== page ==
In the Miso Soup by Ryu Murakami is on the surface a gritty hard boiled thriller set in the Kabuki-cho red-light district of
He meets up with Frank who hires him for three days but from the start Jimji feels something is wrong and he starts to be sucked into an ever deepening nightmare that threatens his and his girl friend existence.
The story is told in the 1st person from Jimji perspective and is based on clear fluid writing equal if not better then Haruki Murakami, which evokes the place and time so that you have a movie in your head. Not necessarily a good thing given some of things that happen.
Beneath the surface is a very different story which leads to conclusions and beginnings that can be misunderstood if psycho thriller is the readers’ sole expectation. We are instead being lead into mediation through the events affecting two desperate characters on what the Western and Japanese experience of loneliness is. The key passage for me is this one.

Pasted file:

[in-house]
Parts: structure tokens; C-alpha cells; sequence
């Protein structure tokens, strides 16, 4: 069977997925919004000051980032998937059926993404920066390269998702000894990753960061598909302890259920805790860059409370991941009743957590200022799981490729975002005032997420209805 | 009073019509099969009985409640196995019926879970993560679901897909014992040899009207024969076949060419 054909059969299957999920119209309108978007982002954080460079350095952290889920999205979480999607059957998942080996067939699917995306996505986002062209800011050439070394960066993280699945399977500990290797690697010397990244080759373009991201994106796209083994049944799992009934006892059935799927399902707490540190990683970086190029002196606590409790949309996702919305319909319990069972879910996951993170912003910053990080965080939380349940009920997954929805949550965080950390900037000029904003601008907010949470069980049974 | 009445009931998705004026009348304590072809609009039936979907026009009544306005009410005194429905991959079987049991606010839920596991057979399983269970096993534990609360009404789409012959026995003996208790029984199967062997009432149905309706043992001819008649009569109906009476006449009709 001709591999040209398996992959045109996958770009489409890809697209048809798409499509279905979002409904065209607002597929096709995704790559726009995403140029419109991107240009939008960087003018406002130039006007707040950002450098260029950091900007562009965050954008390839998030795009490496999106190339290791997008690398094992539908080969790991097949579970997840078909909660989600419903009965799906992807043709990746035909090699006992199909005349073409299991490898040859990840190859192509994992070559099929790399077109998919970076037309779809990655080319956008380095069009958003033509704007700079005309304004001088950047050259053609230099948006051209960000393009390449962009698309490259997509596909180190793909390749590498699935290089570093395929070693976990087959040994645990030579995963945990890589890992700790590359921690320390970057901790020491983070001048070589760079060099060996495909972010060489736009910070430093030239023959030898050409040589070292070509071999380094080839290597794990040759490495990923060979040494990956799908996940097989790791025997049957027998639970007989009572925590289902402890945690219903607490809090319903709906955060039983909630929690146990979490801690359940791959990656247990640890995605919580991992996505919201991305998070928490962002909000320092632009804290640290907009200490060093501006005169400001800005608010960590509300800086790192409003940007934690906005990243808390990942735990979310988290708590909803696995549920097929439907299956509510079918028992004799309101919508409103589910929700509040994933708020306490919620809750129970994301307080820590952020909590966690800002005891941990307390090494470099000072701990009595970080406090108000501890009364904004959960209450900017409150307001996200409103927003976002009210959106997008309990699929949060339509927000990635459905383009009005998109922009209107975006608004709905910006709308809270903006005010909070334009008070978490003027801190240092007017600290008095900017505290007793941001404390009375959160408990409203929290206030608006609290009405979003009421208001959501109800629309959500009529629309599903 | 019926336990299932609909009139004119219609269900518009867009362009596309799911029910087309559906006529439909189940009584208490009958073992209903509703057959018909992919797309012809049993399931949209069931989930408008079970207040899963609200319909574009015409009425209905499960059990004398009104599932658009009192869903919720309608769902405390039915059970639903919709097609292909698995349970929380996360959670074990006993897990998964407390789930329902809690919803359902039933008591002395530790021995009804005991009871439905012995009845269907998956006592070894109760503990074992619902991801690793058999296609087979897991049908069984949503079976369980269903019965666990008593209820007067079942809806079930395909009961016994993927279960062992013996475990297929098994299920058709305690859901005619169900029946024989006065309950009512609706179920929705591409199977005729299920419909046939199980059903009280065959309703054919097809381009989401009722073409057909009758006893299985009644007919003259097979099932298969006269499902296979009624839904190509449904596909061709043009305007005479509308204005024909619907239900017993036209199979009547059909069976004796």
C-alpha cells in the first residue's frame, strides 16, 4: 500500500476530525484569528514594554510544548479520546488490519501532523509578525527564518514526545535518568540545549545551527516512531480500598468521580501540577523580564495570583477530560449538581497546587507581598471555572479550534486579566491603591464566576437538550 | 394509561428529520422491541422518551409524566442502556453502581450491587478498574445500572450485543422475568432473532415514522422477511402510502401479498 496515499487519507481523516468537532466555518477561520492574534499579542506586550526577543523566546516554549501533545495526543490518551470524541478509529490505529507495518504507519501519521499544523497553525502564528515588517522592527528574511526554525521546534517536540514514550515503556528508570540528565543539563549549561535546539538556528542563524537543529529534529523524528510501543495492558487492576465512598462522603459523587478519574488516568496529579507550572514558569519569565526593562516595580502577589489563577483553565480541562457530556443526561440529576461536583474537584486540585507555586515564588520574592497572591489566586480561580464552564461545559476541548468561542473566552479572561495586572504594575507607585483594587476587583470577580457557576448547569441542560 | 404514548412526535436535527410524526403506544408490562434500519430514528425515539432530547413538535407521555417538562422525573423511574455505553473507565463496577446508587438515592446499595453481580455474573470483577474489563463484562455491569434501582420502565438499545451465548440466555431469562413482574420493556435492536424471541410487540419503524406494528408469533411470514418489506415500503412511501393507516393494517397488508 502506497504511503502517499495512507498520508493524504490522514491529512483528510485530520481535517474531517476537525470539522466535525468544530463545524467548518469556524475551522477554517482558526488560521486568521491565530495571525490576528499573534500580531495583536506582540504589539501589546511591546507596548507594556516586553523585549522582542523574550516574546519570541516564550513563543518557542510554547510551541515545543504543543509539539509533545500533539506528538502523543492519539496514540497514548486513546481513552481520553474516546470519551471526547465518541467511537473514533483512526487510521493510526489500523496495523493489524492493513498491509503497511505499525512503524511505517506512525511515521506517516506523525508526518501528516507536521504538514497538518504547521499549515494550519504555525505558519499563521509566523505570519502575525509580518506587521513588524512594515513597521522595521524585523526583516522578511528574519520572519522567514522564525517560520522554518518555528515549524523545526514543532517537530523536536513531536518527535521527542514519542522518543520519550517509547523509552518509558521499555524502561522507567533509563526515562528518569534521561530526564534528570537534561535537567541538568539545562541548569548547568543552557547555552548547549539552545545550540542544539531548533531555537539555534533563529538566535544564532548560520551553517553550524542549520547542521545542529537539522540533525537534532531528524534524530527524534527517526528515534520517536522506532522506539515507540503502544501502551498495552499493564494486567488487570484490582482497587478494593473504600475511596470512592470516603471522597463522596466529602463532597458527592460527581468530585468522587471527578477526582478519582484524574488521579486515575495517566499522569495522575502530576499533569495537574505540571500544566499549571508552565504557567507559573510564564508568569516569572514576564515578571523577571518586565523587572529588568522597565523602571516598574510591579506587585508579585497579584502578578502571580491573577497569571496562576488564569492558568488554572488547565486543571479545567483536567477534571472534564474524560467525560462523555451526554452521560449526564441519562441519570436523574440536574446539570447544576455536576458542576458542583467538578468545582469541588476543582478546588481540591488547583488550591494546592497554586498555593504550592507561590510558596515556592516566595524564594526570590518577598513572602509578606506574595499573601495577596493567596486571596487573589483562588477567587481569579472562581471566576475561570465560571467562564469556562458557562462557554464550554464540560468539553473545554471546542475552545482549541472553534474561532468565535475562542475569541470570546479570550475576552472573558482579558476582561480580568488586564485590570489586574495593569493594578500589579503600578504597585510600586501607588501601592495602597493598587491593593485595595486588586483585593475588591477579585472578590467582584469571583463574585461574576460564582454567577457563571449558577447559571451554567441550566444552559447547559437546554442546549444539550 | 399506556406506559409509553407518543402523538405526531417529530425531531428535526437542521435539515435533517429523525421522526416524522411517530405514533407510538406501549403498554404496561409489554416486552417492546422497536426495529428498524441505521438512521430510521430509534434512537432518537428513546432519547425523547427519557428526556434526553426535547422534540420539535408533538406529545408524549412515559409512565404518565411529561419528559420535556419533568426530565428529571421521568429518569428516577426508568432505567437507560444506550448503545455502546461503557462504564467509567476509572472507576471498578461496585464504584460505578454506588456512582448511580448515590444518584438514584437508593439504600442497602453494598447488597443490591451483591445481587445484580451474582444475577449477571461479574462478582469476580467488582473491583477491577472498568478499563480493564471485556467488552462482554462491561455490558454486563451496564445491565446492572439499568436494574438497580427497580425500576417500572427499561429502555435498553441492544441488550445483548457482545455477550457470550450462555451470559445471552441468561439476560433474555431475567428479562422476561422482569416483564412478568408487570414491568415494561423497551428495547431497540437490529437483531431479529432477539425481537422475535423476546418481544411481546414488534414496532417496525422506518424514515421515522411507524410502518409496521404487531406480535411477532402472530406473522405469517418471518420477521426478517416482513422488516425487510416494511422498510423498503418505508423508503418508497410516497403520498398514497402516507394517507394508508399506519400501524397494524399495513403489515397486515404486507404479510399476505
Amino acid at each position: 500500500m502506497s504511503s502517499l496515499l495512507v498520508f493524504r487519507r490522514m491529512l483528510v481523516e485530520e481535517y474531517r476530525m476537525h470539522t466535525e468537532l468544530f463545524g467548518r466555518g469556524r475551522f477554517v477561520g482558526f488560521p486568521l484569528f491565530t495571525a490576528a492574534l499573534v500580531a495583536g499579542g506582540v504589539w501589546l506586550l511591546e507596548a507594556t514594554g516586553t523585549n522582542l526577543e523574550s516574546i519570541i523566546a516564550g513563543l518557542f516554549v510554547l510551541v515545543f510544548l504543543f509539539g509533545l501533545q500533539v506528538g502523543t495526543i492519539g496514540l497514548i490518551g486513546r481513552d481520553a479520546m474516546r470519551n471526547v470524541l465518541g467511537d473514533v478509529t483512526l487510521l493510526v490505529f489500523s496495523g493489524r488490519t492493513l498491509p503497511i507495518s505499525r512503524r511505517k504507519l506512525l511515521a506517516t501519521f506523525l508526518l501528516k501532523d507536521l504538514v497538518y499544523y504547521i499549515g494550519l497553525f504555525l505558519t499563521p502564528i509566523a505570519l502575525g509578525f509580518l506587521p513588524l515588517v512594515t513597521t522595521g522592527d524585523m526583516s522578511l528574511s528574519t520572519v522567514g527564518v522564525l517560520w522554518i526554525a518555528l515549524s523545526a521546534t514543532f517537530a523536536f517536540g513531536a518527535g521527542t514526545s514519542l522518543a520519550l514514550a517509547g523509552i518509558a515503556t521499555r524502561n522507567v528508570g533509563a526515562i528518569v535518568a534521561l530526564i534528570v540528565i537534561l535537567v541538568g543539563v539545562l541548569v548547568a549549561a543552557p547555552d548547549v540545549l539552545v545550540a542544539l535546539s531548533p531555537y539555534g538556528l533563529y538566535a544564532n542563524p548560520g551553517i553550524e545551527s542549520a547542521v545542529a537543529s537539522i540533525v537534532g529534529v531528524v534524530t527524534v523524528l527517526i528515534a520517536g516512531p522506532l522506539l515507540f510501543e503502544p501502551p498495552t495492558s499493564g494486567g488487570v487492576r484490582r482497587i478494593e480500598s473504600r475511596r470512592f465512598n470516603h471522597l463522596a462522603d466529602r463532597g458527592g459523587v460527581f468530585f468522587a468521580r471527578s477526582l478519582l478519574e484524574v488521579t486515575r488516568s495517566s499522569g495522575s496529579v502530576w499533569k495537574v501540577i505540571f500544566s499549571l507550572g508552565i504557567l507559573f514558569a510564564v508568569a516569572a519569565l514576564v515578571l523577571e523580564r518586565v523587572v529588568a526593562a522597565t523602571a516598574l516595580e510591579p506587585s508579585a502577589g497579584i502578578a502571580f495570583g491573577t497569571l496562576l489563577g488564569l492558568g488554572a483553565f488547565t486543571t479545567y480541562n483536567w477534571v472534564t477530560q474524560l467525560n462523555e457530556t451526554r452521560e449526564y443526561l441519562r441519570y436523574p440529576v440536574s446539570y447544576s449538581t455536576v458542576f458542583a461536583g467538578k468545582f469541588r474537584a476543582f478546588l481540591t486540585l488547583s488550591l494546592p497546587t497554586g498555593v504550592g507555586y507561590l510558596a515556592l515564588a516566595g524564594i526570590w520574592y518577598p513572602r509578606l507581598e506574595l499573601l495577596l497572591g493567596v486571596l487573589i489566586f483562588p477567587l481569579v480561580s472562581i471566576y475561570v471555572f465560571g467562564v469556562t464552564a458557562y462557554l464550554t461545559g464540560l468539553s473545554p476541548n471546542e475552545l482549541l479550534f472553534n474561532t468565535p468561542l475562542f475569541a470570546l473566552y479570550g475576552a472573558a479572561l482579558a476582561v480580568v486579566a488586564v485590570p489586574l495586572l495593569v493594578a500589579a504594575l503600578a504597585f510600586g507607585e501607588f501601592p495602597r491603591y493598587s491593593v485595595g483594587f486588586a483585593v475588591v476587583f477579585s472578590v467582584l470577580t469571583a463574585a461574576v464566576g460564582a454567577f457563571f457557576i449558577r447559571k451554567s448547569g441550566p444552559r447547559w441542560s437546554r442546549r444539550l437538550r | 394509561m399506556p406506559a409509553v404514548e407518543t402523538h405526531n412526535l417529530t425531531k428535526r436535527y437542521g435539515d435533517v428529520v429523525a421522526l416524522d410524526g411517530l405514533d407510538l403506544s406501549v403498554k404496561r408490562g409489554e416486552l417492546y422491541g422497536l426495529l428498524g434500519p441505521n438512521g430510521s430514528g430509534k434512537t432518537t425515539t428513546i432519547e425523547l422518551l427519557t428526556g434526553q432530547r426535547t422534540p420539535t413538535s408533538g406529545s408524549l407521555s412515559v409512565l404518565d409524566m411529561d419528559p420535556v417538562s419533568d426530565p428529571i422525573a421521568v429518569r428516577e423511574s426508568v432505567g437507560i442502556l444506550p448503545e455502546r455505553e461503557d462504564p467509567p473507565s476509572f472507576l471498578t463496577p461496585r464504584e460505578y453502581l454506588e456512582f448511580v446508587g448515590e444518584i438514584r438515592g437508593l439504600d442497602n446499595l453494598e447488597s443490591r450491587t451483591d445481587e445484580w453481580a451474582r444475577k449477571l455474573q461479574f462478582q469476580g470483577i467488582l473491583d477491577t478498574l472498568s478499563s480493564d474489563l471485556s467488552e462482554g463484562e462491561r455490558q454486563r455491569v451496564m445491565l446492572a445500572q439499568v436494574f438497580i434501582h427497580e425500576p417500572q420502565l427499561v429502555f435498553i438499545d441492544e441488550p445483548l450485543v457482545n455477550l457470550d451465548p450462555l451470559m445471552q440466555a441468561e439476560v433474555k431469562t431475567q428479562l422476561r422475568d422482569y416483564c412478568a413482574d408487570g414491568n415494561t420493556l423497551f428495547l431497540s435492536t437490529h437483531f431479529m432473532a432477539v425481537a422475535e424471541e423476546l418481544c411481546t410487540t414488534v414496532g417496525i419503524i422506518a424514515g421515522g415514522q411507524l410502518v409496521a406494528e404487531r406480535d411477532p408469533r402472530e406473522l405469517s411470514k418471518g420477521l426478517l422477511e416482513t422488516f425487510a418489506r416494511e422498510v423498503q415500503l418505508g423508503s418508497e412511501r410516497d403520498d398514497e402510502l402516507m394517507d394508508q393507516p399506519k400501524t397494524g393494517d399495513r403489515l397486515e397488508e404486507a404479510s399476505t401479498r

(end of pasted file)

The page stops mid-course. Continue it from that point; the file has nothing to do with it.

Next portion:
I remember the American making this particular confession, and the way his voice caught when he said “accept it”. Americans don’t talk about just grinning and bearing it, which is the Japanese approach to so many things. After listening to a lot of these stories, I began to think that American loneliness is a completely different creature from anything we experience in this country, and it made me glad I was born Japanese. The type of loneliness where you need to keep struggling to accept a situation is fundamentally different from the sort you know you will get through if you just hang in there. I don’t think I could stand the sort of loneliness Americans feel.
Reflect on what is being said here and you will enjoy a taut psychological thriller whose outcome makes perfect sense. Highly recommended